- Tempo – or working at S3-4 heart rate/power. This is the zone in which we usually spend most of our time during Enduro races interspersed with stronger accents (i.e. oesy, steeper uphill sections). Using the continuous method we ride for 40-60min in S3 preceded by a warm-up. To shape the pace we can also use the repetition method. We do 3-4 repetitions lasting from 10 to even 30min. Examples of such units are 4×10′ in S4 HR (2.5′ RI in S2 HR) , 3×15 in S3-4 HR (3’45” RI in S2 HR), 3×20 in S3 HR (5′ RI in S2 HR) or 2x30min in S3 HR (7.5′ RI in S2 HR). The shorter the effort the closer we will want to be to the lower limit of zone 4.
- Strength endurance – these are efforts lasting ~6-12min. For interval training we do 3-6 reps, with a shorter break of 2-4min in between. Generally this is work at S4 of heart rate/power. The benefits we get are increased comfort during the race, higher power at lactate threshold.
- VO2max – aerobic power can be shaped in two ways. The first one is high-intensity, short repetitions ~40sec. The second one is the range of 3-5min effort at S5 of heart rate. A classic workout often performed by TFS clients is 4-5×5′ at S4-5 heart rate (graphic). We then use the interval method. Work : Rest ratio for longer repetitions should be ~2-1:2 and 2-3:1 for shorter repetitions. By shaping VO2max we also develop anaerobic endurance. By performing 4 series of 4 repetitions of 40 seconds (20sec RI repetitions and 5min between series in S2 HR/power) we will shape VO2max in the first way.
- AT/’anaerobic’ threshold – strong, closer to maximal efforts lasting from 20sec to 2min. Using series and repetitions we can influence the capacity of anaerobic system. For this we do 2 series of 4 repetitions of 100 seconds >S5 HR / S5-6 Power. Between repetitions we take a break of 3min 20sec in S1-2 HR and 5min W S1-2 HR between series. For strictly power this system we can do 10-15 reps in S6 Power/ >5 HR lasting 45sec with 90-120sec break in S1-2 between.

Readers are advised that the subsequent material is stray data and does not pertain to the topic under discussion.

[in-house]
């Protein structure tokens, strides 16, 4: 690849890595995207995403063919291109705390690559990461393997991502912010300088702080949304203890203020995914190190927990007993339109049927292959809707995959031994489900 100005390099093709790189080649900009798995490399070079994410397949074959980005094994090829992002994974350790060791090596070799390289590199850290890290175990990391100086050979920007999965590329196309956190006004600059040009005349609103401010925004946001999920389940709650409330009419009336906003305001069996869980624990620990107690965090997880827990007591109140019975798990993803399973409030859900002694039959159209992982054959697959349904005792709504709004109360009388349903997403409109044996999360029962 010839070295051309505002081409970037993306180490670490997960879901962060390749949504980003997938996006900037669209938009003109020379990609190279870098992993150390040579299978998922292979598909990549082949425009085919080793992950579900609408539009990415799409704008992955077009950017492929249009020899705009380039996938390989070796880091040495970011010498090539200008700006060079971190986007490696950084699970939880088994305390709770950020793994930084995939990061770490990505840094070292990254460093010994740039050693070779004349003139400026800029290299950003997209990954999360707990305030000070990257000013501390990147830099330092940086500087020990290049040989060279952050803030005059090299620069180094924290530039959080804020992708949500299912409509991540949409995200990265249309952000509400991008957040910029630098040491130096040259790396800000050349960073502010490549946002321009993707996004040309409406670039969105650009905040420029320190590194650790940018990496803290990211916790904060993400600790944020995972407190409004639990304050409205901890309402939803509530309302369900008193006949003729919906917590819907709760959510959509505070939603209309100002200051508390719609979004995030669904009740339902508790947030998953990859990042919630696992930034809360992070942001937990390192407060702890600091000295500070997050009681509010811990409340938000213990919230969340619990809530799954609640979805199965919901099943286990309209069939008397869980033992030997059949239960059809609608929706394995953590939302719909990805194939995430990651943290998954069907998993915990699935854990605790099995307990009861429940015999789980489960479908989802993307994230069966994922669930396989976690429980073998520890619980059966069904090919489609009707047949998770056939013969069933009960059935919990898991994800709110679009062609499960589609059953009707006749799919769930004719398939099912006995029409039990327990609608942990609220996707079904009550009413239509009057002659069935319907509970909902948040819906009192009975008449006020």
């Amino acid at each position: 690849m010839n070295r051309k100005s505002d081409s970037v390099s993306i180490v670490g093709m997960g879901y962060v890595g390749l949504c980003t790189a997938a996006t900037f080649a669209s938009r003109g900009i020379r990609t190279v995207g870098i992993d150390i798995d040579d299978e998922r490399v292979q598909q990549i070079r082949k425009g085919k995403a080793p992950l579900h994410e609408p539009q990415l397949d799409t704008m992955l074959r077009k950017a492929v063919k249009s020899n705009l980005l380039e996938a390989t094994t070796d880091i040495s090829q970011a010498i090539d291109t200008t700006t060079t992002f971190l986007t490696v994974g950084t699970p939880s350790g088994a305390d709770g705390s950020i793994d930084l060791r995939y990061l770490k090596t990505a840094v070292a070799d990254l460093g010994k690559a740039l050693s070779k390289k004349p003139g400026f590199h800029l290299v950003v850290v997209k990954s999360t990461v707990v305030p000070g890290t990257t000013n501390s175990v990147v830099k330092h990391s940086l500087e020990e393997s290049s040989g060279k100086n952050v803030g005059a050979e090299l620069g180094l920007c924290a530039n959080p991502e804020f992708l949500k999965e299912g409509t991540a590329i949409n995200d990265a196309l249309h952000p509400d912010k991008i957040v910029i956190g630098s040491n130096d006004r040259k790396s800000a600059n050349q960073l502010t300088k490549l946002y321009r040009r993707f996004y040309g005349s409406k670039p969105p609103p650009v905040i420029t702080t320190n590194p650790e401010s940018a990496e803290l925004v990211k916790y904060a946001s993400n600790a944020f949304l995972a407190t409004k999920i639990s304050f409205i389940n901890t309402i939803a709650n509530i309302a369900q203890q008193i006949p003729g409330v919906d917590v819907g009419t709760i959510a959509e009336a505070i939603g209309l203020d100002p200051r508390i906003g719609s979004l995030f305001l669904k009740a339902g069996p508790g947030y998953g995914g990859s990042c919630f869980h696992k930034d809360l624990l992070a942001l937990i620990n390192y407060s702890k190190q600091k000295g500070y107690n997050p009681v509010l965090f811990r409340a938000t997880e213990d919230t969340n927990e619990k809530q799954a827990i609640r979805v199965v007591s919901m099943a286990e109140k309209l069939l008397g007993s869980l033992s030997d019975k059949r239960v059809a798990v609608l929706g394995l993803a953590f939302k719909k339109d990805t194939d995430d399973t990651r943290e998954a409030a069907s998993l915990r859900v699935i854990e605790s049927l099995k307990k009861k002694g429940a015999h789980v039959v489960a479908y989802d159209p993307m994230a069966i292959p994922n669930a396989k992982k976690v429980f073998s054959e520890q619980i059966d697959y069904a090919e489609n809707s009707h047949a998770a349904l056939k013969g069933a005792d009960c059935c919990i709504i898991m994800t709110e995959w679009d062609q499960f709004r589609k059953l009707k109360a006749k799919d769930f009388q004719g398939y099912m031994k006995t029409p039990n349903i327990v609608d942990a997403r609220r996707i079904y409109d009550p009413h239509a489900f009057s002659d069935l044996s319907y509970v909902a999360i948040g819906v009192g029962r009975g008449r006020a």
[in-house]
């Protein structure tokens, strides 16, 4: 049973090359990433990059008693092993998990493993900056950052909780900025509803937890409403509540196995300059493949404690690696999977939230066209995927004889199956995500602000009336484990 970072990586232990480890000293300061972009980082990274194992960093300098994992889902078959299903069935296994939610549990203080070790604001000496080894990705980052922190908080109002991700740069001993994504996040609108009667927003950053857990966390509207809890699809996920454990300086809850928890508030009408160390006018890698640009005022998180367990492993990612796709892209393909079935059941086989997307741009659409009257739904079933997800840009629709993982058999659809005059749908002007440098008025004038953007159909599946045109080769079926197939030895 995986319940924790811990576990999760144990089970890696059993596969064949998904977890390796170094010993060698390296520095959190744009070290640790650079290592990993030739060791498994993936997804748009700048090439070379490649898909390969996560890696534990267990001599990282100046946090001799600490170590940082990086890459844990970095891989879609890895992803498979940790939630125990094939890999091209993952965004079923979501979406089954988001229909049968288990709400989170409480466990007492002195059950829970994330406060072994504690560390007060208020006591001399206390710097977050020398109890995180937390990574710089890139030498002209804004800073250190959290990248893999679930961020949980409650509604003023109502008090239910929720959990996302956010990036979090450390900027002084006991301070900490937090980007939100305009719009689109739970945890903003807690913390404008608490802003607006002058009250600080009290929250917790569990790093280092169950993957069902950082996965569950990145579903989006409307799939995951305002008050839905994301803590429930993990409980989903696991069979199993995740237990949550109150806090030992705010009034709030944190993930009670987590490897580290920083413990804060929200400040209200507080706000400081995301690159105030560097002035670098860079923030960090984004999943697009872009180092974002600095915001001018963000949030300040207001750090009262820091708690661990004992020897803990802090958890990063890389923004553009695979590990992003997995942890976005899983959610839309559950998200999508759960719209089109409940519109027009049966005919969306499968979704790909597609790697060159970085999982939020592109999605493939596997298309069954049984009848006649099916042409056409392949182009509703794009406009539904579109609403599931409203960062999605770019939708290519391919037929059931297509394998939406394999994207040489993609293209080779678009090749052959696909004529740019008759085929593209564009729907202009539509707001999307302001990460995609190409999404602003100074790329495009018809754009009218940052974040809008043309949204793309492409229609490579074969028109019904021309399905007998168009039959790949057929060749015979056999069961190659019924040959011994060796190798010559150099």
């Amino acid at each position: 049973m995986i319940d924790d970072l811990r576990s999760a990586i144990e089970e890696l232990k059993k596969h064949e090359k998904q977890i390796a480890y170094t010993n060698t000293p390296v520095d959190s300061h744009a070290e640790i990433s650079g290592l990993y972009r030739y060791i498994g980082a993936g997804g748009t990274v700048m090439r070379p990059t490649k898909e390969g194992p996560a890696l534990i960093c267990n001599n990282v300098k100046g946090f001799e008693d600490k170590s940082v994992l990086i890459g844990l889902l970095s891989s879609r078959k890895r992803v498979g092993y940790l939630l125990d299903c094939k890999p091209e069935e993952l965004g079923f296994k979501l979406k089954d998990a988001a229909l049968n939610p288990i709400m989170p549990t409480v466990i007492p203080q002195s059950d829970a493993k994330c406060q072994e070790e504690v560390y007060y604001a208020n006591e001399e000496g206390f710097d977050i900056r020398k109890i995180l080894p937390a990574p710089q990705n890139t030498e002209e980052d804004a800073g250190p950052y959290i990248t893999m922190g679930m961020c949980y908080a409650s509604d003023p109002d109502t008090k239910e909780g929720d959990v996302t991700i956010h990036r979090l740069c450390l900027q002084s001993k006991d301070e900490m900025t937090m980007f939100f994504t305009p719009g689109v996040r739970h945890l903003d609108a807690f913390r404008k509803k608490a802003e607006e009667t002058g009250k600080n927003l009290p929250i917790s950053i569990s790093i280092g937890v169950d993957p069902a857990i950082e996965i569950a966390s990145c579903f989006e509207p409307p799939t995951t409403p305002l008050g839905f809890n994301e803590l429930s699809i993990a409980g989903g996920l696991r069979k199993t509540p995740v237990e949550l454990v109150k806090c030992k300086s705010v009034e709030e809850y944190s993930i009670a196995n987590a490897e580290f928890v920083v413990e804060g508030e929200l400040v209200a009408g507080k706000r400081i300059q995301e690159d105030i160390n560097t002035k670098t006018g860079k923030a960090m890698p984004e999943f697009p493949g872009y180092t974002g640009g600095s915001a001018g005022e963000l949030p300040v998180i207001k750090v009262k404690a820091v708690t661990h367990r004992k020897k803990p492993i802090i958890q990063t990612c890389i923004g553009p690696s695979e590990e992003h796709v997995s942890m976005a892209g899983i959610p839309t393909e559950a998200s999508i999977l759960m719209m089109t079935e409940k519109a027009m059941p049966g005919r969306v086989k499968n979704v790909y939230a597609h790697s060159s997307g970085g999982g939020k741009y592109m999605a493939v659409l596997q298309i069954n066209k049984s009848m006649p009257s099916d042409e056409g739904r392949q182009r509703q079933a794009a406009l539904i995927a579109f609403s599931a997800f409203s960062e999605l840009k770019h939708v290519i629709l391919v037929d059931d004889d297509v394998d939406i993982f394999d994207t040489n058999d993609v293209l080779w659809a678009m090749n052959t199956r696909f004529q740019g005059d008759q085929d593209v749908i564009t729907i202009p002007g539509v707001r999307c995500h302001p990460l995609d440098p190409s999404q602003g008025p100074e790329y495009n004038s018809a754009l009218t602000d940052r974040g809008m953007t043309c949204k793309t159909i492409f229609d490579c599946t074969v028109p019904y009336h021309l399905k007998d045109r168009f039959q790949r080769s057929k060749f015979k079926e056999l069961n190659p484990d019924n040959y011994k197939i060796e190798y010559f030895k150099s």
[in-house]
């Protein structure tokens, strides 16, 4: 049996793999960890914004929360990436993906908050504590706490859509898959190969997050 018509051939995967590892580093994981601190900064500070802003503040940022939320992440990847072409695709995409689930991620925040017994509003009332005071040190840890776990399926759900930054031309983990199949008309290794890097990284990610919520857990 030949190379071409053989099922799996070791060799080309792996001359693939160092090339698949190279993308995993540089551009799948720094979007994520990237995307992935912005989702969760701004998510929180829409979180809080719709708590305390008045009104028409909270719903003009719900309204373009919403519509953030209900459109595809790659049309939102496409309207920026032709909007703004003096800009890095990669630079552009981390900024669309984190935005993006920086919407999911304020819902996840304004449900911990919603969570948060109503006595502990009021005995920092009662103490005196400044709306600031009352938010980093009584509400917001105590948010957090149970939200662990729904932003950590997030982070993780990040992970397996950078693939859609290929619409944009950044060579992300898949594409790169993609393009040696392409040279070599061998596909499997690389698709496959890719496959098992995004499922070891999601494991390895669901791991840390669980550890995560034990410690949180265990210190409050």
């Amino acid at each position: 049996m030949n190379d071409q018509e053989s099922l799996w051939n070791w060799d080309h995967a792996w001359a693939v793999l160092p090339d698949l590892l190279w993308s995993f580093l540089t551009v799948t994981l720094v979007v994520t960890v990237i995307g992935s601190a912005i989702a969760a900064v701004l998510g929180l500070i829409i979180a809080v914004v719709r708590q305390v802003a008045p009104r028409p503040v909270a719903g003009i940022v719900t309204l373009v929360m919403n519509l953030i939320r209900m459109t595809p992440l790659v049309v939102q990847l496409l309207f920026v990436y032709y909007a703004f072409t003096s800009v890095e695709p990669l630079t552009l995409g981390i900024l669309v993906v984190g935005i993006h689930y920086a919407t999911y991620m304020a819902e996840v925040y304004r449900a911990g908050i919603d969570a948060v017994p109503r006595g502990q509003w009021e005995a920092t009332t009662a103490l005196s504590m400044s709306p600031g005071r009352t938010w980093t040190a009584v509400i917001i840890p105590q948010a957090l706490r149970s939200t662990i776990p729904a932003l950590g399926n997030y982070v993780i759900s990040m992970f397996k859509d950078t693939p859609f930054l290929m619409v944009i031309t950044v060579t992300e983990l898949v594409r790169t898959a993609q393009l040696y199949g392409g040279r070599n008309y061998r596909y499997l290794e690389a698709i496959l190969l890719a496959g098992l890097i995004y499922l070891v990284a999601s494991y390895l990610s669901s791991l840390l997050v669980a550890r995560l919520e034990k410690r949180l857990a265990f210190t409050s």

- Neuromuscular power – maximum, very short efforts. In the field we can usually break these down as follows: starts (<6-8sec work), short sprints (~15sec) and long sprints (~25-30sec). Additionally, sprints can be performed from a standstill or with a certain initial speed, e.g. while riding a trail. The most common method used here is series and repetitions. In order to practice starts we can do 4 series of 4 starts. Pause between sets of ~4min at S2 HR/power, and between sets of ~80sec. In case of these workouts strong warm-up is especially important, therefore it is useful to do for example one 5-minute interval at S4 HR/power before sprints/starts.
The methods presented above are classic training methods. Classical means as described in the scientific literature. But nowadays there are many other interesting and effective possibilities for such training. Hours on the road is not the only possibility.
What is important to note – during the development period our goal is to specialize in a given discipline. Workouts develop skills focused strictly on it. Usually in this period riders spend more and more time on DH or Enduro bike. Other activities recede into the background or disappear altogether.